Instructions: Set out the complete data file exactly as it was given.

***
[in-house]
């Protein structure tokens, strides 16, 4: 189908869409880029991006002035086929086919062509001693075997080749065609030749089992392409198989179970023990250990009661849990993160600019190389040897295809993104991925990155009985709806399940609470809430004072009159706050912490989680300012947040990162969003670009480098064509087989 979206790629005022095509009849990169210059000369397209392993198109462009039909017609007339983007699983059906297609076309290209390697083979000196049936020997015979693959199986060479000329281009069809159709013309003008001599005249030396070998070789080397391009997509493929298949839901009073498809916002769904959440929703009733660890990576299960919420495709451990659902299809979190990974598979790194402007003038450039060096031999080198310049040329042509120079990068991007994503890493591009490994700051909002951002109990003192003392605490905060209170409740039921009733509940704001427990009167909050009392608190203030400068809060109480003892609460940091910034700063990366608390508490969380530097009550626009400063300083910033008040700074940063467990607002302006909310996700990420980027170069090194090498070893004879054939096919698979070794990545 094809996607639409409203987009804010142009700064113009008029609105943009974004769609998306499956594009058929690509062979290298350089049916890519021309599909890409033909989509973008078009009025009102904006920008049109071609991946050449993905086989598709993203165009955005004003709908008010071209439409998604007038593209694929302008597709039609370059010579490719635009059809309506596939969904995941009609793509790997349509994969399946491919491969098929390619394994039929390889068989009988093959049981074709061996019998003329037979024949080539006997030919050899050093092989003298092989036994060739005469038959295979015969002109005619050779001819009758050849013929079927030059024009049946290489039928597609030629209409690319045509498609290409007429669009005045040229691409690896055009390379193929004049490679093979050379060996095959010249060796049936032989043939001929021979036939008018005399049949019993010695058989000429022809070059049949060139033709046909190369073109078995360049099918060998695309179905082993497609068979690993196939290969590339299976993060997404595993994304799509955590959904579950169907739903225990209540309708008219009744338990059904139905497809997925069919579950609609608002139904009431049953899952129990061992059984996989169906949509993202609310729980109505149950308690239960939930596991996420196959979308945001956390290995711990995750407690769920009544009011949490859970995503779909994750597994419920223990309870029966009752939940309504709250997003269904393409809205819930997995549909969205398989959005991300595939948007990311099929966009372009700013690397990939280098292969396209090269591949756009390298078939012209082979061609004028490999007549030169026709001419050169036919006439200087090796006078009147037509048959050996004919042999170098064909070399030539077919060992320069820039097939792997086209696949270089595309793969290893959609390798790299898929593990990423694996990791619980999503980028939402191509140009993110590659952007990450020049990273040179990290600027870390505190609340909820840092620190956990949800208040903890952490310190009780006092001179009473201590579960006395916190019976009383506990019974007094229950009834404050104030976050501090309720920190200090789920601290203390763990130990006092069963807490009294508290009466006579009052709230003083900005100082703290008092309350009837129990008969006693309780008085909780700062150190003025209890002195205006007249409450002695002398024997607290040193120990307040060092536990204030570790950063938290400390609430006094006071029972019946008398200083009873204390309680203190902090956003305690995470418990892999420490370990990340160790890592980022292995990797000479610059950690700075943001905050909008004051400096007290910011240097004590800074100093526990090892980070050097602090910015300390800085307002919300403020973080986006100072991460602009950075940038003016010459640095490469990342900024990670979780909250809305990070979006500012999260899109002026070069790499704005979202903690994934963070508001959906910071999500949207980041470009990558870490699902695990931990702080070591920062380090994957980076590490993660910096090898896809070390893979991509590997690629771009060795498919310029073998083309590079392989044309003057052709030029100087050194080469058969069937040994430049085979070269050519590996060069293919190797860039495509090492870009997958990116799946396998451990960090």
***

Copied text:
[in-house]
């Protein structure tokens, strides 16, 4: 189908869409880029991006002035086929086919062509001693075997080749065609030749089992392409198989179970023990250990009661849990993160600019190389040897295809993104991925990155009985709806399940609470809430004072009159706050912490989680300012947040990162969003670009480098064509087989 979206790629005022095509009849990169210059000369397209392993198109462009039909017609007339983007699983059906297609076309290209390697083979000196049936020997015979693959199986060479000329281009069809159709013309003008001599005249030396070998070789080397391009997509493929298949839901009073498809916002769904959440929703009733660890990576299960919420495709451990659902299809979190990974598979790194402007003038450039060096031999080198310049040329042509120079990068991007994503890493591009490994700051909002951002109990003192003392605490905060209170409740039921009733509940704001427990009167909050009392608190203030400068809060109480003892609460940091910034700063990366608390508490969380530097009550626009400063300083910033008040700074940063467990607002302006909310996700990420980027170069090194090498070893004879054939096919698979070794990545 094809996607639409409203987009804010142009700064113009008029609105943009974004769609998306499956594009058929690509062979290298350089049916890519021309599909890409033909989509973008078009009025009102904006920008049109071609991946050449993905086989598709993203165009955005004003709908008010071209439409998604007038593209694929302008597709039609370059010579490719635009059809309506596939969904995941009609793509790997349509994969399946491919491969098929390619394994039929390889068989009988093959049981074709061996019998003329037979024949080539006997030919050899050093092989003298092989036994060739005469038959295979015969002109005619050779001819009758050849013929079927030059024009049946290489039928597609030629209409690319045509498609290409007429669009005045040229691409690896055009390379193929004049490679093979050379060996095959010249060796049936032989043939001929021979036939008018005399049949019993010695058989000429022809070059049949060139033709046909190369073109078995360049099918060998695309179905082993497609068979690993196939290969590339299976993060997404595993994304799509955590959904579950169907739903225990209540309708008219009744338990059904139905497809997925069919579950609609608002139904009431049953899952129990061992059984996989169906949509993202609310729980109505149950308690239960939930596991996420196959979308945001956390290995711990995750407690769920009544009011949490859970995503779909994750597994419920223990309870029966009752939940309504709250997003269904393409809205819930997995549909969205398989959005991300595939948007990311099929966009372009700013690397990939280098292969396209090269591949756009390298078939012209082979061609004028490999007549030169026709001419050169036919006439200087090796006078009147037509048959050996004919042999170098064909070399030539077919060992320069820039097939792997086209696949270089595309793969290893959609390798790299898929593990990423694996990791619980999503980028939402191509140009993110590659952007990450020049990273040179990290600027870390505190609340909820840092620190956990949800208040903890952490310190009780006092001179009473201590579960006395916190019976009383506990019974007094229950009834404050104030976050501090309720920190200090789920601290203390763990130990006092069963807490009294508290009466006579009052709230003083900005100082703290008092309350009837129990008969006693309780008085909780700062150190003025209890002195205006007249409450002695002398024997607290040193120990307040060092536990204030570790950063938290400390609430006094006071029972019946008398200083009873204390309680203190902090956003305690995470418990892999420490370990990340160790890592980022292995990797000479610059950690700075943001905050909008004051400096007290910011240097004590800074100093526990090892980070050097602090910015300390800085307002919300403020973080986006100072991460602009950075940038003016010459640095490469990342900024990670979780909250809305990070979006500012999260899109002026070069790499704005979202903690994934963070508001959906910071999500949207980041470009990558870490699902695990931990702080070591920062380090994957980076590490993660910096090898896809070390893979991509590997690629771009060795498919310029073998083309590079392989044309003057052709030029100087050194080469058969069937040994430049085979070269050519590996060069293919190797860039495509090492870009997958990116799946396998451990960090």